*Names in bold indicate Presenter
Identifying the Right Place to Begin – The federal government is big, so it is important to know where to begin. Who should those with policy ideas contact first? Should those with policy ideas start with the Executive Office of the President (National Security Council, Domestic Policy Council, Office of Science and Technology Policy, Council of Economic Advisors, etc.), with the policy shops in the individual agencies, or with some other place? What about Congress? Should policy innovators contact legislators or their staff? What about lobbying groups or think-tanks?
Getting the Right Time to Make an Approach – When is the best time to approach these groups? Should those with policy ideas wait until there is a policy crisis such as an environmental disaster, a mass shooting, a downturn in the economy, or news reports on the inadequacy of our schools? Indeed, is it possible to manufacture a good time by a media campaign around some research that brings people’s attention to the problem? And what role do the “cycles” of government such as the annual state of the union, the budget, Congressional hearings, and other standard regimens play?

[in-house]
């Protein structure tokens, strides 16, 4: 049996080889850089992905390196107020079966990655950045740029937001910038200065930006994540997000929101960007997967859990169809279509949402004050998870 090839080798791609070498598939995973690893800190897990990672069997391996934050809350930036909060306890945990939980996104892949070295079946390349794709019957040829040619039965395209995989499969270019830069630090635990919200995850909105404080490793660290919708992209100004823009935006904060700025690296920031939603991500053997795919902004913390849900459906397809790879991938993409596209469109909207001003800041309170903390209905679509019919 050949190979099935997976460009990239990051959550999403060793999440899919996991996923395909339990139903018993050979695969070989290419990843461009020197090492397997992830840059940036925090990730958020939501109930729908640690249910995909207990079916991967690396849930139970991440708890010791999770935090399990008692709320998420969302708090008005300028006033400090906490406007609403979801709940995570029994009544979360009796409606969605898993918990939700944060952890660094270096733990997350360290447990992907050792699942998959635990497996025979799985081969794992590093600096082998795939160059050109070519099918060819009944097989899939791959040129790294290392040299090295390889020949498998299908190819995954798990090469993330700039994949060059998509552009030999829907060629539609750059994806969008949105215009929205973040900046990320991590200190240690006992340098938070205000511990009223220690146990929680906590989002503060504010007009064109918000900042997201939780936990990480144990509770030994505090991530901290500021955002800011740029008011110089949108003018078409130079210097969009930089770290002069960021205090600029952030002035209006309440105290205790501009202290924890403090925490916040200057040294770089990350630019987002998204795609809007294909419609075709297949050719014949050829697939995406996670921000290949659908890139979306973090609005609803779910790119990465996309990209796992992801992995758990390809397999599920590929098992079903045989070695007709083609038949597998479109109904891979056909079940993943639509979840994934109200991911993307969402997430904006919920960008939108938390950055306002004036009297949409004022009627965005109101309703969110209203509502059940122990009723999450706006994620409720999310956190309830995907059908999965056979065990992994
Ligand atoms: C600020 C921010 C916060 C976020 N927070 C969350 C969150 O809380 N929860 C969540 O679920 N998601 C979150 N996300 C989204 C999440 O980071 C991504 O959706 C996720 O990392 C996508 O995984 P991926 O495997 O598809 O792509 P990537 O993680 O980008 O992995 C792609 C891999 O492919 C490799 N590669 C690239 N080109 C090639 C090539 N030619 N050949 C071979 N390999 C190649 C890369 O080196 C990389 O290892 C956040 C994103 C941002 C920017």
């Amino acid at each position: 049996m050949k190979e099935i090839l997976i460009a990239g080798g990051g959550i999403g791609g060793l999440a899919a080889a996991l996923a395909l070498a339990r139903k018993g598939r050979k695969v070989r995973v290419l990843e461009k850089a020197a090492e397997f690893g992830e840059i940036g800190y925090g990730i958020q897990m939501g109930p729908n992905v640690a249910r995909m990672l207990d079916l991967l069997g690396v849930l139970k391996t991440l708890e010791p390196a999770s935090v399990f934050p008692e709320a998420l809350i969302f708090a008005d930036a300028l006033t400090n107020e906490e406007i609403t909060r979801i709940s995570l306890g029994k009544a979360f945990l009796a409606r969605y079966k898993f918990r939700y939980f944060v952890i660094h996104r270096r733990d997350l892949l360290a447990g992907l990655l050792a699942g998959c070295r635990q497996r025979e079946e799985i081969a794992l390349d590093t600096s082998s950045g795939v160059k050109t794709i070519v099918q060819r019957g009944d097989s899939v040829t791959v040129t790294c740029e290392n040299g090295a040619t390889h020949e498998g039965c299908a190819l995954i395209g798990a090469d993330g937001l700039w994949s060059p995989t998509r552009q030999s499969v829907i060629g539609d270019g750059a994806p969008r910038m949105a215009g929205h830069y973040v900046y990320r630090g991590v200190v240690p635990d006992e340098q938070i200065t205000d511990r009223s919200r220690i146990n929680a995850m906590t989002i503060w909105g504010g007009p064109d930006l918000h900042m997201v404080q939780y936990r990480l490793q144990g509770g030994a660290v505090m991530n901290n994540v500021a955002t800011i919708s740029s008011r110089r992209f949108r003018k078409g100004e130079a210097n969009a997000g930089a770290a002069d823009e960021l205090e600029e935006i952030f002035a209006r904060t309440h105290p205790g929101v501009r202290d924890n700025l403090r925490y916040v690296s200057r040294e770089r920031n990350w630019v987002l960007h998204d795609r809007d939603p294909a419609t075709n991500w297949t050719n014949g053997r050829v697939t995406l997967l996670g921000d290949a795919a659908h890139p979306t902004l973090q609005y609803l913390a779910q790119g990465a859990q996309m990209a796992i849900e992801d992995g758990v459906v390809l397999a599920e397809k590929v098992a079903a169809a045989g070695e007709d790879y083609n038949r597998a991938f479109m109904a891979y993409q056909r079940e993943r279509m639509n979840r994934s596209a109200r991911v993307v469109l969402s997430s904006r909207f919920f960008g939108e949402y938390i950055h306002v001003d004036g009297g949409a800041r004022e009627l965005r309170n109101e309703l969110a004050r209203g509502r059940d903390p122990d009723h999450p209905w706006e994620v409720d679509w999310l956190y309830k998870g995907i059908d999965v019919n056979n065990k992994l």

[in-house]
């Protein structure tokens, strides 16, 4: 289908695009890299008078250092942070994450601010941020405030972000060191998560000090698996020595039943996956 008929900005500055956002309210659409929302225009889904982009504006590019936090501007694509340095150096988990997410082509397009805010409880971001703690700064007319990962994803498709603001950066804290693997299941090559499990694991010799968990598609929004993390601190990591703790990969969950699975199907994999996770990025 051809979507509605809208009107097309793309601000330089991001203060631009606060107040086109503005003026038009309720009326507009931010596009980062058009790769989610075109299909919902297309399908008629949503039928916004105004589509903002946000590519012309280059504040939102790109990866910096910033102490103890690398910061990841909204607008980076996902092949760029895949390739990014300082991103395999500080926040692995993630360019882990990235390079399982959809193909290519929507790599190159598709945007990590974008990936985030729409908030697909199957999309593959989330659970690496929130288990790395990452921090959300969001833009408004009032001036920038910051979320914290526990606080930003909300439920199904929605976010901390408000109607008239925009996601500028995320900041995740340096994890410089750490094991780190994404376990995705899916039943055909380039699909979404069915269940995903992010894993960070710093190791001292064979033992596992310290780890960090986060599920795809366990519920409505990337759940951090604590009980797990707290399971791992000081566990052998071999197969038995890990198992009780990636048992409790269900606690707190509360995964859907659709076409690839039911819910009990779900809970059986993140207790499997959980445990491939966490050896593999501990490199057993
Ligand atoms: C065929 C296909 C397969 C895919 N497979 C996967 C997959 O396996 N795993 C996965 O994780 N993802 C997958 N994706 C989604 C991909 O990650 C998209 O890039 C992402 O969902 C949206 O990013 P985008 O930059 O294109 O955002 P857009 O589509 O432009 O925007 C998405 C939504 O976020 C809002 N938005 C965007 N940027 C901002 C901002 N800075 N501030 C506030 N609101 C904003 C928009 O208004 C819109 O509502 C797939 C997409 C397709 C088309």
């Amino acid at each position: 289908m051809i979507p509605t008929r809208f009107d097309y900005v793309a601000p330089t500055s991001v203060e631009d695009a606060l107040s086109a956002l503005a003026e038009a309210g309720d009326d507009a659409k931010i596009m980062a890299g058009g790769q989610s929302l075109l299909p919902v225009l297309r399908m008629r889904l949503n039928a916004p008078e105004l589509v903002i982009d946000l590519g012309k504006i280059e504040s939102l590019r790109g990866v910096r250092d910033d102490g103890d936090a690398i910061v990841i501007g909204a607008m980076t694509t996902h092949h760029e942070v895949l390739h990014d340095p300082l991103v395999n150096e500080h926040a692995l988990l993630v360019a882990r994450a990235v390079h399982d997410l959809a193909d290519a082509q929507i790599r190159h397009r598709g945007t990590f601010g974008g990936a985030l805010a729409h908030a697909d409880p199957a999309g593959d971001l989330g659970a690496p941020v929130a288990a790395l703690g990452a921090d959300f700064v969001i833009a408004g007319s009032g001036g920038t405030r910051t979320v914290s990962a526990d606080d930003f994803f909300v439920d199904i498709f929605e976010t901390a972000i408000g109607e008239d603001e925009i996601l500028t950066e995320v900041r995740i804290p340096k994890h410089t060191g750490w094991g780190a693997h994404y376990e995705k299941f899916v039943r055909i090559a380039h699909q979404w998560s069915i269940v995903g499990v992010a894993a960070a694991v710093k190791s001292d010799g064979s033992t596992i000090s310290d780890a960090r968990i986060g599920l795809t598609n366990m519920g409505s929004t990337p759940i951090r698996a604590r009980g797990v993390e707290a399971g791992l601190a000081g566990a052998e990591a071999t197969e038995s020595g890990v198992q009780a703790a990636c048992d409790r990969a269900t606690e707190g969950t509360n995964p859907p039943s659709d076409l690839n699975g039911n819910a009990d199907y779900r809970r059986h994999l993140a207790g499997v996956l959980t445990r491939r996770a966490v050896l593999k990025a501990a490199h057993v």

What kind of Analysis should the Innovator Present? – What kind of information should the policy innovator provide decision-makers? Should there be a fully worked out set of budget estimates or policy impacts available? Should the innovator be able to point to states or localities that have tried the policy idea? What kind of evidence is persuasive? Should the policy innovator try to anticipate the politics surrounding a new policy idea or simply present a great idea? Should the innovator think about the policy tool that will be used: grants, regulations, mandates, public-private partnerships, market creation, disclosure, tax expenditures, or loan guarantees?
What Kind of Allies Does the Innovator Need? – Should the innovator get a lot of academics to endorse the proposal? Or is it better to find some politicians –governors, state or local legislators, or lobbyists – who are advocates for the idea?
Some Case Studies of Innovation – The panel will discuss some examples where innovation succeeded and where it failed. Panelists will use these arguments to indicate what works and what does not work.